Australian clean energy company MGA Thermal has unveiled the first stage of its new manufacturing facility in Port Stephens.
MGA Thermal manufacture blocks which consist of a purpose-invented material called Miscibility Gap Alloy (MGA). The blocks are made of that matrix material which keeps the block solid and a metallic material is dispersed as particles. The matrix is highly conductive and rapidly distributes heat, keeping the particles in place as they melt when heat energy is absorbed.
The blocks store thermal energy which is released as they cool.
The company describes the process as being akin to a chocolate chip muffin. Essentially, when you heat the muffin the chocolate chips melt but the cake itself stays solid. The chocolate chips absorb the energy from the oven melting, but they stay in place because of the cake. As the cake cools the the liquid chocolate releases its absorbed energy, it returns to be a chocolate chip. The process can be repeated over and over.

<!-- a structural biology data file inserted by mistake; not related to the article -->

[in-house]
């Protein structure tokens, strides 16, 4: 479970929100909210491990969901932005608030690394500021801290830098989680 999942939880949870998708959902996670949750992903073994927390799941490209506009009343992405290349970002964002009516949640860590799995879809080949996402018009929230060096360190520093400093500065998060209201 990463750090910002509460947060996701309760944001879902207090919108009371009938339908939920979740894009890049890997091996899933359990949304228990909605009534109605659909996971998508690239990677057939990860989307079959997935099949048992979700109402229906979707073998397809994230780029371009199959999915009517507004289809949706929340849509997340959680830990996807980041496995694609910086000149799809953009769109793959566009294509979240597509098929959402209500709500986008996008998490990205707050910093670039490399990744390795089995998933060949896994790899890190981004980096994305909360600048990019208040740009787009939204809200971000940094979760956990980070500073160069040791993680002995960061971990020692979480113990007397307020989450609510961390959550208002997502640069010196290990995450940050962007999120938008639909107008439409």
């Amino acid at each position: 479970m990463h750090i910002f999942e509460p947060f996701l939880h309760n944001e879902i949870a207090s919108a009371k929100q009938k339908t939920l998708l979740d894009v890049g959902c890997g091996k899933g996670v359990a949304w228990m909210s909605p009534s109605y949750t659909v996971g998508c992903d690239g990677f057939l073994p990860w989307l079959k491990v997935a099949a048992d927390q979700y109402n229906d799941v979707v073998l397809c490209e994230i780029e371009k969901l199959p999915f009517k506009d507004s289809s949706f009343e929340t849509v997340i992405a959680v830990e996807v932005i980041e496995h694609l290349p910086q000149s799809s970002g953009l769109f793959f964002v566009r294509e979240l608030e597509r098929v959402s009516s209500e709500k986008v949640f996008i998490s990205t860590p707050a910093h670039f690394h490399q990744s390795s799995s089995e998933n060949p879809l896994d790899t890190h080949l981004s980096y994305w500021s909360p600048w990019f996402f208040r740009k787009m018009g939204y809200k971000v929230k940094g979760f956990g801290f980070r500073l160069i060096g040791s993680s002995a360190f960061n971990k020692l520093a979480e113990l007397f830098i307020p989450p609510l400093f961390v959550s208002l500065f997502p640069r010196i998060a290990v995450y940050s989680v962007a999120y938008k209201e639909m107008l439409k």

The manufacturing facility at Tomago will be capable of manufacturing more than 1,000 blocks, or 1MWh of energy storage, per day by the end of 2022.
The initial run of blocks will be used to kick off MGA Thermal’s partnership with the Toshiba International Corporation and Graphite Energy to produce low-cost green hydrogen thanks to a $9.8 million grant from the Australian Government’s Modern Manufacturing Initiative.
“If current market sentiment and the impacts of climate change are telling us anything, it’s that we can no longer hold off on the renewable energy transition. While conventional storage technologies like batteries are no doubt important to that mission, we believe our MGA Thermal Blocks will be a major part of that transition, to retrofit existing thermal power plants and support development of low-cost renewable energy storage and green hydrogen,” said Erich Kisi, co-founder and CEO of MGA Thermal.
“Utilities around the world have told us they need this type of technology to make that move, and we are well on our way to building the capacity to meet that demand.”
Image: MGA Thermal website